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Flashcards in Pancreas Deck (15)
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Pancreatic Agenesis

  • absence of pancreas, associated with severe malformations.
  • not compatible with life.


Pancreas Divisum

  • most common pancreatic congenital abnormality (3-10% incidence).
  • failure of ventral and dorsal ftal duct systems to fuse ⇒ most pancreatic secretions drain through minor papilla.
  • predisposes to chronic pancreatitis.


Annular Pancreas

  • bandlike ring of normal pancreatic tissue encircles second portion of duodenum.
  • can cause duodenal obstruction.


Ectopic Pancreas

  • 2% incidence.
  • can be found in stomach, duodenum, jejunum, Meckel diverticulum, ileum.
  • submucosal, single or multiple, a few mm - cm.  
  • can cause inflammation, pain, and rarely bleeding.


Acute Pancreatitis

  • reversible parenchymal damage associated with inflammation.
  • 80% with biliary tract disease (gallstones) or alcoholism.
  • 10-20% idiopathic.
  • hereditary = recurrent bouts of pancreatitis starting as kid.  autosomal dominant mutation in PRSS1 ⇒  activated trypsin resistant to self-inactivation.
    • can have autosomal recessive mutation in serine protease inhibitor Kazal type 1 gene (SPINK1). fials to inhibit trypsin activity.
  • morphology: mild interstitial edema and inflammation to extensive necrosis and hemorrhage.
    • vascular leakage ⇒ edema; necrosis of regional fat by lipolytic enzymes; acute inflammation; proteolytic destruction of pancreas; vascular injury with hemorrhage.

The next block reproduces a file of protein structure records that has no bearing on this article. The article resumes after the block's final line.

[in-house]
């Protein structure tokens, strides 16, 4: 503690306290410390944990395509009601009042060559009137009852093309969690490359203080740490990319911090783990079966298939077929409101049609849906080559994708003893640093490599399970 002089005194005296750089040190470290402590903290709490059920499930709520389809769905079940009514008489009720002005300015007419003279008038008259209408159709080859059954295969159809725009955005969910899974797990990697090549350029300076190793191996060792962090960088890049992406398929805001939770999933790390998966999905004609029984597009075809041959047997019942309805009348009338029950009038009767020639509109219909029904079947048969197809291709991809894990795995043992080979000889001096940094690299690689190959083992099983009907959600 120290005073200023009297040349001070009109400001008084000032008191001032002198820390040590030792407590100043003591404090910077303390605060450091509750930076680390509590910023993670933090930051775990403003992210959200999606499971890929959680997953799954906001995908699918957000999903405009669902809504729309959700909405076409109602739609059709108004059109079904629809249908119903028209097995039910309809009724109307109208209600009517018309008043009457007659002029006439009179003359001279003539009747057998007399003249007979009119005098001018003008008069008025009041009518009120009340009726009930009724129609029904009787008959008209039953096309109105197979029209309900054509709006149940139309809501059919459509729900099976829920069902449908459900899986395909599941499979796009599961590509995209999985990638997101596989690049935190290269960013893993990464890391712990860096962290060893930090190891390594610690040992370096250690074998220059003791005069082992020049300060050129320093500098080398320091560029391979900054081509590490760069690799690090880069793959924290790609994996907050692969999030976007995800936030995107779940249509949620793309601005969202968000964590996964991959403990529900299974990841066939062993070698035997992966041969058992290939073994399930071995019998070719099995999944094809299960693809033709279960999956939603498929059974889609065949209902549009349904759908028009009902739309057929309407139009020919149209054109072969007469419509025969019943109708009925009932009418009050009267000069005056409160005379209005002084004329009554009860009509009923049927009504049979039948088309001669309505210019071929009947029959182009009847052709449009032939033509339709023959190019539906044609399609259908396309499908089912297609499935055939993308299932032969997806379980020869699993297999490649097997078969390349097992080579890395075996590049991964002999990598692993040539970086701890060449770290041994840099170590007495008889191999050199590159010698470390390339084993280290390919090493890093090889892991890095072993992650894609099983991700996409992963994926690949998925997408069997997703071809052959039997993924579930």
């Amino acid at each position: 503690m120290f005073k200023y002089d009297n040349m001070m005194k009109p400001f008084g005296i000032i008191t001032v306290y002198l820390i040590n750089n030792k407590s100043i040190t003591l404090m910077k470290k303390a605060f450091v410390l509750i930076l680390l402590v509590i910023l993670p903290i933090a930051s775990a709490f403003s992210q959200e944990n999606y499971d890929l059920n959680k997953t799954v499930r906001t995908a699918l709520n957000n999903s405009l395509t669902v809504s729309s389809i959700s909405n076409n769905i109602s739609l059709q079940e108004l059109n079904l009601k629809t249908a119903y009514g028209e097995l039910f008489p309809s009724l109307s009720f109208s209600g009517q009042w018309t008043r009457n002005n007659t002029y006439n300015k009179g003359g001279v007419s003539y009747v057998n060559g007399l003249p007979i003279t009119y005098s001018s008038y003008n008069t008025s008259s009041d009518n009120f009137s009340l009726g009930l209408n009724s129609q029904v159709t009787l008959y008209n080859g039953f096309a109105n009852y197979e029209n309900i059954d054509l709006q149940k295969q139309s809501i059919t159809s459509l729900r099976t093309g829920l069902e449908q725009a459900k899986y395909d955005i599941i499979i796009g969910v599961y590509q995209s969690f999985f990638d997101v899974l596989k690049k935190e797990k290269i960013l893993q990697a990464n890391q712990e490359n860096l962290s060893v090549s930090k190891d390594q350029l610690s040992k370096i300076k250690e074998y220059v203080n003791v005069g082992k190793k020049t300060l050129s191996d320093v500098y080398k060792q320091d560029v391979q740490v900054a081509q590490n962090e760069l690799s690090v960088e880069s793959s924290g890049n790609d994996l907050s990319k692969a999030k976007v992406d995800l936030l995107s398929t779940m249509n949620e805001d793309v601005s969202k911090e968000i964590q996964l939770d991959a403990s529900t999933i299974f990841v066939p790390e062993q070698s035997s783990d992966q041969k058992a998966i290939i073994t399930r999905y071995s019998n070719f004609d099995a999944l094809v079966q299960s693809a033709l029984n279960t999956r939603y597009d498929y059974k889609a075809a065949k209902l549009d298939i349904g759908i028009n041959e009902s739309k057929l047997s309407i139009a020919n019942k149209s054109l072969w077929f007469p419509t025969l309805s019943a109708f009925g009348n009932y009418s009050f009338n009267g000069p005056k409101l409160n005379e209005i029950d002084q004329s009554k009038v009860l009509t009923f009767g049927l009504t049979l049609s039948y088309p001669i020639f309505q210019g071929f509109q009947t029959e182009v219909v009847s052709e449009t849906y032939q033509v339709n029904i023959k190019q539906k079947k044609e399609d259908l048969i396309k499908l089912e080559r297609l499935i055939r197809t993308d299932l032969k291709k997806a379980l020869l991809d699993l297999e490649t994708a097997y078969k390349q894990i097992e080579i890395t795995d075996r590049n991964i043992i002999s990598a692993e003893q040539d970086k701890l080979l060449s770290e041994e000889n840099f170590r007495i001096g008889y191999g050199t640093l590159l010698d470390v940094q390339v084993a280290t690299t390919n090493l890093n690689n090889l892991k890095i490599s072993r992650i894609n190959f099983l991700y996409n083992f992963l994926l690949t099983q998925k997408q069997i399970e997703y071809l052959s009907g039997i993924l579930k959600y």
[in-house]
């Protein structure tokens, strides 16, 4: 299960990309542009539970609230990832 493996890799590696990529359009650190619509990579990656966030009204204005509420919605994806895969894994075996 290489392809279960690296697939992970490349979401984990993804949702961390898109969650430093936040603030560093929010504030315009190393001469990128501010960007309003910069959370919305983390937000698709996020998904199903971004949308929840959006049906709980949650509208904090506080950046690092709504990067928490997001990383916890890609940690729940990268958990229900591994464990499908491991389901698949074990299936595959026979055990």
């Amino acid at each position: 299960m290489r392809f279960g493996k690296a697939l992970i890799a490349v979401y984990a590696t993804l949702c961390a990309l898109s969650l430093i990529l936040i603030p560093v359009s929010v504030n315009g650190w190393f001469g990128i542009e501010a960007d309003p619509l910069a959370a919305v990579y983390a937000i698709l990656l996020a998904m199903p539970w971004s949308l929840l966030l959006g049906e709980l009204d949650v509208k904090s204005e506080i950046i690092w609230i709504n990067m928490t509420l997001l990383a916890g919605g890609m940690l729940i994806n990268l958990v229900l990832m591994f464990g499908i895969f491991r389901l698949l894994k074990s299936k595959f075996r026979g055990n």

• mild = edema, fat necrosis, acute inflammation.
    • acute necrotizing pancreatitis = gray-white parenchymal necrosis and chalky white fat necrosis.
    • acute hemorrhagic = patchy red-black hemorrhage with fat necrosis.
  • pathogenesis: from parenchymal autodigestion from pancreatic enzymes (inappropriate inactivation of trypsinogen).
    • trypsin activated in pancreas allows proenzymes to be activated and prekallikrein to kallikrein which activates kinin system and clotting.
    • causes inflammation and thrombosis with proteolysis, lipolysis, and hemorrhage.
    • pancreatic duct obstruction = gallstones or sludge in apmulla.  lipase ⇒ fat necrosis.  inflammation and edema compromises vascular flow, causes ischemia.
    • primary acinar cell injury = from viruses (mumps), drugs, trauma, or ischemia.
    • defective intracellular transport of proenzymes = misdirected toward lysosomes.  hydrolyzes proenzymes and releases.
    • alcohol = toxic to pancreatic acinar cells.  causes functional obstruction by contracting spincter at ampulla and ↑ pancreatic protein secretion ⇒ inspissated protein plugs.
  • presentation: abd pain, nausea, anorexia, ↑ plasma levels amylase and lipase.  
    • full blown = medical emergency with intense abd pain, peripheral vascular collapse, shock.  death in 5% from shock, ARDS, or acute renal failure.
    • labs: ↑ serum amylase, glycosuria, hypocalcemia from fat necrosis.
    • necrotic debris can become infected.
  • tx: restricting oral intake, analgesia, nutrition, volume support.  
  • complications: pancratic abscesses, pancreatic pseudocysts.


Chronic Pancreatitis

  • inflammation with irreversible parenchymal destruction and fibrosis.
  • long-term alcohol abuse common.
  • also from ductal obstruction from pseudocysts, tumors, orcalculi, pancreas divisum, hereditary pancreatitis, CFTR mutations (⇒ ↓ ductal cell bicar secretion, promotes plugging).
  • pathogenesis: from ductal obstruction by concretion, toxic effects (alcohol and metabolites), oxidative stress. 
  • morphology: replacement of pancreatic acinar tissue by dense fibrous CT, relative sparing of islets of Langerhans, variable dilation of pancreatic ducts.  pancreas hard with focal calcifications.